12.12.1918 - 202 well-known German war dead
Grotschikin
Bruno Petzoldt
Sergey Baldaew
Gustav Welzer
Willy Huer
Ad. Erler
Georg Barz
Johann Sigmundsky
Bruno Eckhardt
Marian Foteiyew
Alfred Kahn
Alexander Wolkow
Rafaele Balestrini
Karp Sawcrenko
Giuseppe Tuveri
F. Griehs
Karl Graumann
Wilhelm Walz
Iwan Bulgakow
Michail Rogathjew
Karl Grauel
Wulf Sparberg
Michele Serafino
Karl Berger
Ewald Paul Keil
Max Schulz
Hermann Niklaus
Paul Maljuchow
Otto Rossberg
Hermann Grimsen
Paul Wilmsen
Wilhelm Grallert
Johann Hohnen
Hermann Nagel
Heinrich Kolle
Willy Heidelberger
Friedrich Holldorf
Wilhelm Oelze
Peter Konakow
Paul Fischer
Willy Boths
Hubert Bongartz
Wasili Simakow
Albert Hoos
Heinrich Hoffmann
Erw. Schmidt
Andrei Efimenko
Curt Curs
Pantilimon Gorbunow
Stanislaw Socha
Fritz Heine
August Bieleit
August Brauer
Martin Brögger
Nikolaus Nikoley
Stefan Kudrazof
August Seeland
Johannes Stahlhofen
Johann Balter
August Trendel
Joseph Klawzow
Johann Kagerer
Kalich Stupektow
Anton Ringwalski
Larion Kapibka
Wilhelm Mühlpferdt
Nikolay Gloskoff
Johann Krause
Dimitros Skutelas
Adolf Engler
Antonio Cortona
Wilhelm August Heinrich Holtgrefe
Waldimir Iwanotwitsch Sawinow
Alfons Ebel
Andrey Wlasow
Alois Machut
Axmeti Naumow
Wilhelm Koop
Richard Wenke
Rosario Privitera
Karl Falkenkötter
Peter Nieken
Johann Grzenia
Fritz Löbel
Ludwig Wellmann
Claude Saint Andre
Wassilij Nikolajewitsch Isaitschew
Andrei Gombiner Jsatschewes
Georg Rieckmann
Karl Breuer
Ernst Warmuth
Friedrich Krüger
Josef Schlägel
Jakob Burger
Paul Bauer
Alfred Stark
Kusma Nikitin
Friedrich Haverkamp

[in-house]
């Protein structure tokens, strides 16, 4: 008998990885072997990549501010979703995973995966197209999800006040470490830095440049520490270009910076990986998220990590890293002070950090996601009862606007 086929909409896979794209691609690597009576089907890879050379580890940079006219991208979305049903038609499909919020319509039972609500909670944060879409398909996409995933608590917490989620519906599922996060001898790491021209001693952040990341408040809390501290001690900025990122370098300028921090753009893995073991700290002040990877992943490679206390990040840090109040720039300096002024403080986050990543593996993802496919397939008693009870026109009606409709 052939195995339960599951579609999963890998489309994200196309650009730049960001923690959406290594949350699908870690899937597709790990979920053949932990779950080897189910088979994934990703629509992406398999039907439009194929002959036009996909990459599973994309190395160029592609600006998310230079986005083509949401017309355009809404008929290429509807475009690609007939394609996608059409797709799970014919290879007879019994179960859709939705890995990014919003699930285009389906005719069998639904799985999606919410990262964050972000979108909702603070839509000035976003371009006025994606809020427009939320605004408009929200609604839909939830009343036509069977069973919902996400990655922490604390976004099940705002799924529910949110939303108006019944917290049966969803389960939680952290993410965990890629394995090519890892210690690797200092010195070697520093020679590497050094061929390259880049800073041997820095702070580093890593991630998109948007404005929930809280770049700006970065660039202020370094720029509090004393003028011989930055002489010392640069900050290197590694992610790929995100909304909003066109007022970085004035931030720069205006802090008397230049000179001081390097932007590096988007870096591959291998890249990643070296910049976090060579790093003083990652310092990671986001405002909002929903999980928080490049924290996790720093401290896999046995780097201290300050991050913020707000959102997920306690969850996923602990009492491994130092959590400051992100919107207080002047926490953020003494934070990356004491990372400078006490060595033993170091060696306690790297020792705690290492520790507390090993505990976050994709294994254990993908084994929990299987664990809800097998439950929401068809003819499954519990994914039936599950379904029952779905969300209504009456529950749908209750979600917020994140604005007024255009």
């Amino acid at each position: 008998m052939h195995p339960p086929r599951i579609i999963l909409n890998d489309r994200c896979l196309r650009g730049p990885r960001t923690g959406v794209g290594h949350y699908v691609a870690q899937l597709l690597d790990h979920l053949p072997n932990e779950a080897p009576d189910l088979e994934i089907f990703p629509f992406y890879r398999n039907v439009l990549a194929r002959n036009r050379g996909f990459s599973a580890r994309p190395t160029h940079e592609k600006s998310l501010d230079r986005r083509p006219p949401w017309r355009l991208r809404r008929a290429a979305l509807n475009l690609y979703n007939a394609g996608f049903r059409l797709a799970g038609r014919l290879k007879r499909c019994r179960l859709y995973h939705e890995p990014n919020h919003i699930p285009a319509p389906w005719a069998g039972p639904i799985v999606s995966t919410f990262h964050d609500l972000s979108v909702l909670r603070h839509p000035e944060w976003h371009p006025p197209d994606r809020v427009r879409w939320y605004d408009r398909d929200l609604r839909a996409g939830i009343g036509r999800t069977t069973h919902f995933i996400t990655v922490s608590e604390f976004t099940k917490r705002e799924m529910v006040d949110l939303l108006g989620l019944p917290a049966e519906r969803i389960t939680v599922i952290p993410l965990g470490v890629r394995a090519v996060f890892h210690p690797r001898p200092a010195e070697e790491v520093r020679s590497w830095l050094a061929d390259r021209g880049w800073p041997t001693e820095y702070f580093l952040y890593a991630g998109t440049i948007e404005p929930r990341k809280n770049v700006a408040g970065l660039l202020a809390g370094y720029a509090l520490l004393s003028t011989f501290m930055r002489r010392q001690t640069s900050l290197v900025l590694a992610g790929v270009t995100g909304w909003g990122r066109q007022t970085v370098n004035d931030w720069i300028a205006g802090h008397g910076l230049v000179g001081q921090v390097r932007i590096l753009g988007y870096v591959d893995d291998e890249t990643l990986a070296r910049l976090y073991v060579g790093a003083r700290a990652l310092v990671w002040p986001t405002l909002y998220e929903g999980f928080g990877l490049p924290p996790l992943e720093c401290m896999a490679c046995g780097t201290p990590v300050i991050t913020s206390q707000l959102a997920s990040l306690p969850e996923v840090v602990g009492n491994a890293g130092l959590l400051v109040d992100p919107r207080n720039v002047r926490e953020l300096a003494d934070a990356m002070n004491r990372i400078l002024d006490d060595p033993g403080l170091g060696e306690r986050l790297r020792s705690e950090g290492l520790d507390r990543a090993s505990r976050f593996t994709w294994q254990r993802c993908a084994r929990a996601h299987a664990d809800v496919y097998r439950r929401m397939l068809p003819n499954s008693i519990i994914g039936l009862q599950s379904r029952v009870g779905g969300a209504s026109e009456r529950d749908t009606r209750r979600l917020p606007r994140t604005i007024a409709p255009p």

Dimenti Grizenko
Gottlob Otterbach

Welcome to the theme site of the German War Graves Commission

On this site, we have brought together information on the forthcoming 100th anniversary of the First World War and we are presenting selected commemorative plans, projects and events organised by the Commission and other organisations, as well as institutions from Germany and other countries.

Here, you can find, amongst other things, ideas for projects for schoolchildren and teenagers, tips for the organisation and staging of commemorative events, information on planned commemorative events, and other background information on the subject.

The website is regularly updated. You are invited to subscribe your own projects here too, in order to provide interested parties with information that is as comprehensive as possible and to present your own projects.

2014 is the 100th anniversary of the start of the First World War. In this "great seminal catastrophe" of the 20th century with its murderous, costly battles, almost 10 million soldiers died a gruesome death; a further 20 million were wounded and were physically or mentally scarred for life. Entire regions were devastated – broken up by shells, contaminated by poison gas. Names like Verdun, Ypres, Tannenberg or the Somme stand for a hitherto unprecedented level of mass slaughter, which makes a mockery of the propaganda of the time that told of a "hero's death".

The First World War changed the lives of the people, societies and states in Europe. The common memory of this collective nightmare, its causes and effects is, therefore, an indispensable part of the European integration process. In spite of differences in national cultures of remembrance, we have the fundamental conviction that we are, today, more than an artificially created community for solving current financial and economic problems.

The Prime Minister of Luxembourg, Jean-Claude Juncker, therefore answered sceptics as follows in his commemorative address at the German Bundestag on the German National Day of Mourning in 2008:

„Anyone who doubts Europe, anyone who despairs of Europe should visit the war cemeteries! Nowhere is it possible to feel more vividly, more forcefully and more movingly what European conflict at its worst can achieve.“

Jean-Claude Juncker – The Prime Minister of Luxembourg